Qualcomm's Snapdragon 800 only became available in August. [Image Source: Liliputing]

He comments:

If I had the possibility of having a quad core CPU last year, I'd have said that I don't want it.  You have to get the best from a quad core chip. If you do it badly then the phones get very hot.

In other words, with older processor generations (i.e. the Snapdragon S4), Nokia didn't feel like it could design a quad-core smartphone that wouldn't be hot and inefficient.  The Snapdragon 800 (quad-core) only recently became available, so that explains Nokia's launch timing in a bit more depth.  (The first Snapdragon 800 equipped Android was LG Electronics, Inc.'s (KSC:066570) G2, which was announced in August.)

Source: TechRadar

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RE: Numbers Game
By althaz on 10/23/2013 6:11:00 PM , Rating: 4
Every Windows Phone Nokia makes that I have seen is available with a non-slip matte finish (phones I have personally seen with this finish: Lumia 520, 800, 900, 920, 925, 928, 1020).

At least try to have some sort of vague idea what you are talking about. The 920 was their first shiny Lumia, but was also available with a (much nicer) matte finish. That trend has continued with all subsequent devices, as far as I'm aware.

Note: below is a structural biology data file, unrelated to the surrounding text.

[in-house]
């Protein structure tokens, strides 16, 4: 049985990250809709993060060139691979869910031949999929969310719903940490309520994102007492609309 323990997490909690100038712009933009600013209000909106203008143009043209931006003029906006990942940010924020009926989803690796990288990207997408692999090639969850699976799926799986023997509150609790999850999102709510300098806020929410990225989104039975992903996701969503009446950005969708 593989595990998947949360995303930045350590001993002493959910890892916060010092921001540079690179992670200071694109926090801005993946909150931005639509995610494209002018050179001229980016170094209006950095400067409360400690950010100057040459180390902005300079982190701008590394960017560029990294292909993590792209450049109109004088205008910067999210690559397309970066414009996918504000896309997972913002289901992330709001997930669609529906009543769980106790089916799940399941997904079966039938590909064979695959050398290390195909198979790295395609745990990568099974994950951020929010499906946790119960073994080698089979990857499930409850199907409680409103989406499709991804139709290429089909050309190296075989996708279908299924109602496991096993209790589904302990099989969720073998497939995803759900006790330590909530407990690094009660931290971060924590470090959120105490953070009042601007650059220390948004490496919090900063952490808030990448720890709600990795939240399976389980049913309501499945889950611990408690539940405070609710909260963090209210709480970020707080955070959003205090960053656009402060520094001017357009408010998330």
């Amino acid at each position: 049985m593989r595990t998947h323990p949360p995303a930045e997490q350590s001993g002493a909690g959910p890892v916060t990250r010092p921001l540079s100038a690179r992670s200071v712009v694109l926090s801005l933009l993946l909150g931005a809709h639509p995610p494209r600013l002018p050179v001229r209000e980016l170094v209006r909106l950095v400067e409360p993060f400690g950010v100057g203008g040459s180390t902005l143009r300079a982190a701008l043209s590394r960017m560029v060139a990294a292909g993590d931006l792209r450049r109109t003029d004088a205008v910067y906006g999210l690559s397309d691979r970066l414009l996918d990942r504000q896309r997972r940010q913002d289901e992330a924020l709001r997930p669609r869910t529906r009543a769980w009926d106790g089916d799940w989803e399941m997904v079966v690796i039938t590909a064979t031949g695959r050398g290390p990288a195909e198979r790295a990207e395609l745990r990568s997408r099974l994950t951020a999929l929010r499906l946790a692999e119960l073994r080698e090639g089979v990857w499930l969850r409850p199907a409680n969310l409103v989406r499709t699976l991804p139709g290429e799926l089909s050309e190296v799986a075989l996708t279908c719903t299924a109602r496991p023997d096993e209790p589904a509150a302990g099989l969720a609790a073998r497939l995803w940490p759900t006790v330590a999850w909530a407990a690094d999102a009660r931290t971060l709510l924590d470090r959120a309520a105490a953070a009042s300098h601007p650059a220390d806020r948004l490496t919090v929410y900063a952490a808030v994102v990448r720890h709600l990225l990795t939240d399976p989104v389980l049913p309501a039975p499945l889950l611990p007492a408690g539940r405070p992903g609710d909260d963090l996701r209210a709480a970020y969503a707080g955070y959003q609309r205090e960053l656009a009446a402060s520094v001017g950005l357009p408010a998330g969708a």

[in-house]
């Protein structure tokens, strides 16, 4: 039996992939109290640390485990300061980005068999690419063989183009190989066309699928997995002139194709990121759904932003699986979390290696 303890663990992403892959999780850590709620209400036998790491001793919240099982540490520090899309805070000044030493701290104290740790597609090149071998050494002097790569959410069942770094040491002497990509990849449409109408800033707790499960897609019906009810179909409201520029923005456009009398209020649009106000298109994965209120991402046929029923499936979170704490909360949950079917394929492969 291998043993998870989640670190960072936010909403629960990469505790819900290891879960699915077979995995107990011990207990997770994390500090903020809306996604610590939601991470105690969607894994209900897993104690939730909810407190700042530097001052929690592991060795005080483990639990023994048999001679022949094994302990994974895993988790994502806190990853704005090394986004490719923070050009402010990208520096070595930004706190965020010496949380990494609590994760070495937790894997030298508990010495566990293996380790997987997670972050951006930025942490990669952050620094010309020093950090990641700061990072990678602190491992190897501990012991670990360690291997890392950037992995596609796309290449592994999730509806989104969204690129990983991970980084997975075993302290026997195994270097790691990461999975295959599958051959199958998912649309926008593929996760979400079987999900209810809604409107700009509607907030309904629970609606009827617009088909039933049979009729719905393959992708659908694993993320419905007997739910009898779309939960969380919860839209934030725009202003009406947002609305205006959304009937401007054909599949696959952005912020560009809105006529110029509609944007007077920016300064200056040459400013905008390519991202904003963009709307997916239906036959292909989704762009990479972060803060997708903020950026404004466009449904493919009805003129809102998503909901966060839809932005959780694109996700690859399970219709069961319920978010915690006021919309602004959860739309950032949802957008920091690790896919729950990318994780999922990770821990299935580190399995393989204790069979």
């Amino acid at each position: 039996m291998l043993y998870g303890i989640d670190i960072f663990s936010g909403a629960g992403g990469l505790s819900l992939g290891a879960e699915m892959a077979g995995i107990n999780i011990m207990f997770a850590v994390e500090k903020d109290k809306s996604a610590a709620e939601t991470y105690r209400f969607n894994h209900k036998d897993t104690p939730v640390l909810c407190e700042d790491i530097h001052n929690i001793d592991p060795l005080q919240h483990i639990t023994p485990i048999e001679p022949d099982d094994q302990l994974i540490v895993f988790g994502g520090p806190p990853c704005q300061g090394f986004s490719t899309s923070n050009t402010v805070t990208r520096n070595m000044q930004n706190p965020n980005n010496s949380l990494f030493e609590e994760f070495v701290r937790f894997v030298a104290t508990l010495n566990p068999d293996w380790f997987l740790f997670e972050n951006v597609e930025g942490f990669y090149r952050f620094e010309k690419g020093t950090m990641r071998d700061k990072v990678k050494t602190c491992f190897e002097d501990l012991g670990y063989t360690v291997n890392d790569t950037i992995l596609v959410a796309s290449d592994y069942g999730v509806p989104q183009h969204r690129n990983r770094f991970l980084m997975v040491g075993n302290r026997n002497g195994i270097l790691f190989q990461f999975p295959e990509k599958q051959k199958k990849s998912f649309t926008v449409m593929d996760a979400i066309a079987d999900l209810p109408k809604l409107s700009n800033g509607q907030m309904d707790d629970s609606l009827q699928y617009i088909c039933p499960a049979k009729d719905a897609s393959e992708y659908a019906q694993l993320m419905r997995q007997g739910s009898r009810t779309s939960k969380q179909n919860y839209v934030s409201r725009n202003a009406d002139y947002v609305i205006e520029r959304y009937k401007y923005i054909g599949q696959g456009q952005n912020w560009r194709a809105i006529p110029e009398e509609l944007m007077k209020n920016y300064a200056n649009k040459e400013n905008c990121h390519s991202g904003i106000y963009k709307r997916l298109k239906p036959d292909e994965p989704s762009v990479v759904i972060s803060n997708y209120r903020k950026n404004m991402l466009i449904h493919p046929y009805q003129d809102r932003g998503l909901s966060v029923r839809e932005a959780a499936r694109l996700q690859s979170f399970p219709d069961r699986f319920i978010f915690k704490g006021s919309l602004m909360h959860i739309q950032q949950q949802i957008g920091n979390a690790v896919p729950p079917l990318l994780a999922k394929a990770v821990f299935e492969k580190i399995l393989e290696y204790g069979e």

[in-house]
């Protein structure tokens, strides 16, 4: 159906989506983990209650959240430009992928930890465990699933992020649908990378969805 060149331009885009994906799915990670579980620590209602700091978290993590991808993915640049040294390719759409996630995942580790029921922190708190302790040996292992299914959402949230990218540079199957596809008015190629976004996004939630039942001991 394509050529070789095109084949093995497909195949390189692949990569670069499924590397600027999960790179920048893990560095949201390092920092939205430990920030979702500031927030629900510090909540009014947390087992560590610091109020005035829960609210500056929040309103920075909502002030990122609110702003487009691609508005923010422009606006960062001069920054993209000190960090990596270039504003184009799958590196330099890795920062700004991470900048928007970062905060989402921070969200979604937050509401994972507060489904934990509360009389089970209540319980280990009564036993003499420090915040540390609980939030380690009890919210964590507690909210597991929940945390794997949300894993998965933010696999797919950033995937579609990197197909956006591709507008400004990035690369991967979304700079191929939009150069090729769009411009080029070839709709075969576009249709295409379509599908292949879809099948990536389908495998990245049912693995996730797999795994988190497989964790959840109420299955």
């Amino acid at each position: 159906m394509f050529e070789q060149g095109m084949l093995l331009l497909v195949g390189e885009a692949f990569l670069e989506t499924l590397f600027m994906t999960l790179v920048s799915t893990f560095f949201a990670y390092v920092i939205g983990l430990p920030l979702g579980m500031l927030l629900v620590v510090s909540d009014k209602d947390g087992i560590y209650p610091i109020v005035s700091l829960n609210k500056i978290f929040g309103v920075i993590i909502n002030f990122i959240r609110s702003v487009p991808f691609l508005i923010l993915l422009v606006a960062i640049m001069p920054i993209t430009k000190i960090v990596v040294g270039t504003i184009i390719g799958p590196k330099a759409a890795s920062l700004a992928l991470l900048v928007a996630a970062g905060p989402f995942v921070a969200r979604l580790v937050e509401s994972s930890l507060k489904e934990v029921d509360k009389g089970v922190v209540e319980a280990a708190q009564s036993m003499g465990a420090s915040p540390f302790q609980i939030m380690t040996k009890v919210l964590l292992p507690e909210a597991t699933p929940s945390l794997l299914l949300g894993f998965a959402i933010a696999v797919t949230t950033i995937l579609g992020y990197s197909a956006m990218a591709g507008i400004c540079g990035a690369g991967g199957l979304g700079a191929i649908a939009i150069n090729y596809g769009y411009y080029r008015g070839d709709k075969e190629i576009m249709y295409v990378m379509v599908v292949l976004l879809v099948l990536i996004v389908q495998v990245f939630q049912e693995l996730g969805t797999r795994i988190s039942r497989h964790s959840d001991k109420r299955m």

People wanted shiny (no idea why, I hate it), so they switched to shiny, but they didn't stop making matte textured versions :).

RE: Numbers Game
By Reclaimer77 on 10/23/13, Rating: -1
RE: Numbers Game
By OoklaTheMok on 10/23/2013 8:32:41 PM , Rating: 2
I think it must be those little dry hands of yours</snark>

The only WP phone that I have found that is slippery is the 925, with it's metal edges. Add one of the thin wrap around shells for it, and it's perfect.

RE: Numbers Game
By Labotomizer on 10/23/2013 9:46:54 PM , Rating: 2
I have a 928. I was tempted to get the white so it would stand out a bit more but it was really glossy. Didn't care for that much. The black is matte finish and I haven't had any issues with dropping it. I've also never put a smartphone in a case and I've been using them since the very early days. Never broke one either, although I think the Droid 2 was very much broke from the beginning... I'm sure if my experience on that weren't somehow worse than my MotoQ with WinMo I would have stuck with Android. My wife dropped my 928 off a 4' counter onto tile and there's a barely perceptible dent in the corner where it hit. Other than that not a mark.

The 920 is rounded isn't it? As is the 925 on TMo. Mine is definitely very pointy...

At any rate I don't think there's a right or wrong opinion. Well, other than Apple sucks. That's always the right opinion!

RE: Numbers Game
By Reclaimer77 on 10/24/13, Rating: 0
RE: Numbers Game
By CaedenV on 10/23/2013 10:13:36 PM , Rating: 2
Any of the matte finish phones should not be slippery. Most of the newer ones have this, but for the L920 it was pretty much only the black one. And really, who doesn't buy the black one?

RE: Numbers Game
By testbug00 on 10/23/2013 11:44:36 PM , Rating: 2
At least for the WP8 phones, Nokia offers Matte options for each phone (Sometimes only a matte option).

An example is the 920, red, yellow, white, and cyan are all "non-matte" while black and a color I cannot recall, are both matte.

And, once more, you haven't tried using a 920, 1020, or 520. All of those lack "sharp pointy corners"

How do I know? I personally own a 920 and 1020 and have a friend with a 520.